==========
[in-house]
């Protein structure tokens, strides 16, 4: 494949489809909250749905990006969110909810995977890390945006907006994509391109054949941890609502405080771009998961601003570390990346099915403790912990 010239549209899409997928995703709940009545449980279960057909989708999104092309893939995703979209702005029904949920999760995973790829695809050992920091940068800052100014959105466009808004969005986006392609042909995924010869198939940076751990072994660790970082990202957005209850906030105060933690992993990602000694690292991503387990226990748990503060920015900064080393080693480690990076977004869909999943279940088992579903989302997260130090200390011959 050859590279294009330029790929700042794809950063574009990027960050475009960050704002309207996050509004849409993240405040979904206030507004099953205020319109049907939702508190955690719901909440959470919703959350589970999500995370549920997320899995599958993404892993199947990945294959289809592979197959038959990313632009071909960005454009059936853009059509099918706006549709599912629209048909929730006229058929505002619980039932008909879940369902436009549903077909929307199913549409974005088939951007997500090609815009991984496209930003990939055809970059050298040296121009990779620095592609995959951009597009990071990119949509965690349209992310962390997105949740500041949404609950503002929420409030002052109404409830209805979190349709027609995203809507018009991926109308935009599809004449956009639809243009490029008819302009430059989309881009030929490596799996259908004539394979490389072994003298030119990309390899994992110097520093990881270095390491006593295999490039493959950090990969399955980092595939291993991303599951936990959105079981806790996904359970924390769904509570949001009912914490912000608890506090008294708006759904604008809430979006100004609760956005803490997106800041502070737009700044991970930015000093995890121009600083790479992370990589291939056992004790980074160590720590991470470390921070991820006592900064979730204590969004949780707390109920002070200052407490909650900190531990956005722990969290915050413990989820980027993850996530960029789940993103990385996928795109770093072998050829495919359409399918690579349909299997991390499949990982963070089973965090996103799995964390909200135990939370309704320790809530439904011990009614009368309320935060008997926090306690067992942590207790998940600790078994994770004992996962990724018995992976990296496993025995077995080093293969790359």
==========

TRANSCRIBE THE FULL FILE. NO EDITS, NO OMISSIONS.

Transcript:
[in-house]
């Protein structure tokens, strides 16, 4: 494949489809909250749905990006969110909810995977890390945006907006994509391109054949941890609502405080771009998961601003570390990346099915403790912990 010239549209899409997928995703709940009545449980279960057909989708999104092309893939995703979209702005029904949920999760995973790829695809050992920091940068800052100014959105466009808004969005986006392609042909995924010869198939940076751990072994660790970082990202957005209850906030105060933690992993990602000694690292991503387990226990748990503060920015900064080393080693480690990076977004869909999943279940088992579903989302997260130090200390011959 050859590279294009330029790929700042794809950063574009990027960050475009960050704002309207996050509004849409993240405040979904206030507004099953205020319109049907939702508190955690719901909440959470919703959350589970999500995370549920997320899995599958993404892993199947990945294959289809592979197959038959990313632009071909960005454009059936853009059509099918706006549709599912629209048909929730006229058929505002619980039932008909879940369902436009549903077909929307199913549409974005088939951007997500090609815009991984496209930003990939055809970059050298040296121009990779620095592609995959951009597009990071990119949509965690349209992310962390997105949740500041949404609950503002929420409030002052109404409830209805979190349709027609995203809507018009991926109308935009599809004449956009639809243009490029008819302009430059989309881009030929490596799996259908004539394979490389072994003298030119990309390899994992110097520093990881270095390491006593295999490039493959950090990969399955980092595939291993991303599951936990959105079981806790996904359970924390769904509570949001009912914490912000608890506090008294708006759904604008809430979006100004609760956005803490997106800041502070737009700044991970930015000093995890121009600083790479992370990589291939056992004790980074160590720590991470470390921070991820006592900064979730204590969004949780707390109920002070200052407490909650900190531990956005722990969290915050413990989820980027993850996530960029789940993103990385996928795109770093072998050829495919359409399918690579349909299997991390499949990982963070089973965090996103799995964390909200135990939370309704320790809530439904011990009614009368309320935060008997926090306690067992942590207790998940600790078994994770004992996962990724018995992976990296496993025995077995080093293969790359």